In January 2011 Australia was reviewed by the UN Human Rights Council during the Universal Periodic Review (or UPR) (a process whereby the human rights performance of all UN member states is reviewed by other states).  In June 2011 Australia provided its response to the 145 recommendations made by the Human Rights Council.

The Government has accepted over 90 per cent of the recommendations and has committed to incorporating the recommendations it has accepted into the National Human Rights Action Plan.

In relation to Australia's constitutional and legislative framework, the Human Rights Council made a number of relevant recommendations.  Australia has responded to these recommendations as set out in the following table.

Recommendation

Stance

Explanation

Continue to incorporate international human rights obligations into domestic legislation (recommendation 86.20).

Already reflected

Australia accepts the recommendation on the basis it is reflected in existing laws or policies and Australia will continue to take steps to achieve relevant outcomes.

Continue measures to adopt a National Action Plan on Human Rights (recommendation 86.30).

Already reflected

Consider ratifying the ILO Convention No. 169 in relation to the rights of indigenous people (recommendation 86.12).

Already reflected

Consider withdrawing reservations to Article 4 (a) of the ICERD (recommendation 86.14).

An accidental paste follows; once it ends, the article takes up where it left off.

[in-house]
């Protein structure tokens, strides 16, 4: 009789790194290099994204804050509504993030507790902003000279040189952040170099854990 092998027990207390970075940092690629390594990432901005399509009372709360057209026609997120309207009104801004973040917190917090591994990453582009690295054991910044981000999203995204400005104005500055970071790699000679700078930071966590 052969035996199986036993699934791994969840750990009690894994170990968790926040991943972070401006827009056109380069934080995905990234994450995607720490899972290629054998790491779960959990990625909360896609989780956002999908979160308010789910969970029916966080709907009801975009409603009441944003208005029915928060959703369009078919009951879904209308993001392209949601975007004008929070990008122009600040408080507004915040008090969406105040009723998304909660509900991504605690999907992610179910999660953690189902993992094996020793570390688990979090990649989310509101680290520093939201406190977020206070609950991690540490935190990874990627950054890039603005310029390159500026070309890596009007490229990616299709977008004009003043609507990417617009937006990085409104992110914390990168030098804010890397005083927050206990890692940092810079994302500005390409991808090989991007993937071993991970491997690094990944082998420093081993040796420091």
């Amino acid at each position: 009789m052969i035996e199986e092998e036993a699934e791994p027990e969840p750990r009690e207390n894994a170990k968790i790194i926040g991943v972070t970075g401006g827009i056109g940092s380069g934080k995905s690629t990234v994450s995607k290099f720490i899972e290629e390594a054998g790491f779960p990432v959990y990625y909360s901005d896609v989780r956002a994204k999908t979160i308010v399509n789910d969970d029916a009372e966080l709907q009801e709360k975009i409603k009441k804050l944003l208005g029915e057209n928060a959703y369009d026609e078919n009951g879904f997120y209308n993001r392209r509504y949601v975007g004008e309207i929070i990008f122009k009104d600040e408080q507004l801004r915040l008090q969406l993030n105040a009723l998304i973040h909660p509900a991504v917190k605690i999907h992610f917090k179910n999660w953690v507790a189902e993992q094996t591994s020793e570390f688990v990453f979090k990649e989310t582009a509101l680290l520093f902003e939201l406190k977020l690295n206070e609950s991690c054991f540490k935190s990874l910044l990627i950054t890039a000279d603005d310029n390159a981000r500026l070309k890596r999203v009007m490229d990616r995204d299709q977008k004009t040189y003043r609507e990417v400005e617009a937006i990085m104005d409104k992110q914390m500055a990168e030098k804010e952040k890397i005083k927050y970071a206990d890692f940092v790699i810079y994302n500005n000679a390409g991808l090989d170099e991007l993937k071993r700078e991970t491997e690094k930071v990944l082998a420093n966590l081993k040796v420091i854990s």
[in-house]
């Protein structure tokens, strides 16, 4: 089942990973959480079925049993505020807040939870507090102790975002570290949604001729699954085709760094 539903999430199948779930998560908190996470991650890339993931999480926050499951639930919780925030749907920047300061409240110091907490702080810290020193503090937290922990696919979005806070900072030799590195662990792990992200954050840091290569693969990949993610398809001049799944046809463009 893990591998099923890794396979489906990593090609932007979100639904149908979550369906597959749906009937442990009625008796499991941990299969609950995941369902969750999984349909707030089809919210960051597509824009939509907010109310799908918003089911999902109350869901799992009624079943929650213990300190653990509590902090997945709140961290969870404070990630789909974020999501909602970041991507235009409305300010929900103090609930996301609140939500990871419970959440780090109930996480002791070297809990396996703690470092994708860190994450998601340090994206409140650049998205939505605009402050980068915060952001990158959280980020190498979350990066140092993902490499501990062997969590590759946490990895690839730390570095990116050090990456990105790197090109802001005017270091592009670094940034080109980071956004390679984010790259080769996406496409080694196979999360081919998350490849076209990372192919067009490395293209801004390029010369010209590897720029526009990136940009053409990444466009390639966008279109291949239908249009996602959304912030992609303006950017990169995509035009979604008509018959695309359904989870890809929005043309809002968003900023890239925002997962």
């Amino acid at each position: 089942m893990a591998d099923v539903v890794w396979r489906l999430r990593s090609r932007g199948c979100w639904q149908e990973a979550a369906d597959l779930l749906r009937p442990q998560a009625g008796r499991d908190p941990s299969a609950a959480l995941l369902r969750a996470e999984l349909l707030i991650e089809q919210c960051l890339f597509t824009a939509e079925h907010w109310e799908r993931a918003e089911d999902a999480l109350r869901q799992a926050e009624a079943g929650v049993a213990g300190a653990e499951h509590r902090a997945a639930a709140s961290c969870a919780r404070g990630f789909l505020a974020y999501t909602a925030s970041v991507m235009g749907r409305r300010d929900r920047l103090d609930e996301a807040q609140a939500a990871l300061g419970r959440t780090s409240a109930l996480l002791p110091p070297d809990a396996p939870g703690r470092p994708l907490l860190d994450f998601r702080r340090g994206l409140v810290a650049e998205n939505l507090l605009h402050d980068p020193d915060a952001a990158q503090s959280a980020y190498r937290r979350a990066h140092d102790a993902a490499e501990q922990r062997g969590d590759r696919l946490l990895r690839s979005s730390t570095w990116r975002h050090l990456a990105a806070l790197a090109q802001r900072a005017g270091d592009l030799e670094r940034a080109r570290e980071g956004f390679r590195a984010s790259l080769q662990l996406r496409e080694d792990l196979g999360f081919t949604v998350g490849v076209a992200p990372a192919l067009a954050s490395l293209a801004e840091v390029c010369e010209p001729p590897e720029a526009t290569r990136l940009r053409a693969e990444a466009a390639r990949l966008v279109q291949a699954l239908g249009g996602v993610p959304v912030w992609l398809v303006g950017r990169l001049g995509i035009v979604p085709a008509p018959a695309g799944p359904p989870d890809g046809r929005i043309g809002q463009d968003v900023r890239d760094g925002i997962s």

Already reflected

Consider implementing the recommendations of human rights bodies and special procedures (recommendations 86.35, 86.36 and 86.38)

Already reflected

Bring Australia’s legislation and practices in line with international obligations (recommendation 86.17).

Accepted

Australian Government practice is to satisfy itself that legislation and policies necessary to implement a treaty are in place before Australia becomes bound by it.

Implement the observations of the Human Rights Committee by adopting the necessary legislation to ensure that no one is extradited to a State where they would be in danger of the death penalty (recommendation 86.34).

Accepted

The Australian Government considers that provisions of the Extradition Act 1988, regarding surrender where the offence for which extradition is sought is punishable by the death penalty, are consistent with Australia’s international obligations.

Ratify the Optional Protocol to the Convention against Torture or other Inhuman or Degrading Treatment or Punishment (recommendations 86.1 – 86.6).

Accepted

The Australian Government is working with States and Territories to take the necessary steps towards ratifying the Optional Protocol.

Incorporate Australia’s international human rights obligations into domestic law (recommendations 86.18 and 86.19).

Accepted-in-part

The Australian Government incorporates international obligations into domestic law to the extent considered necessary, noting that some obligations are reflected in policy.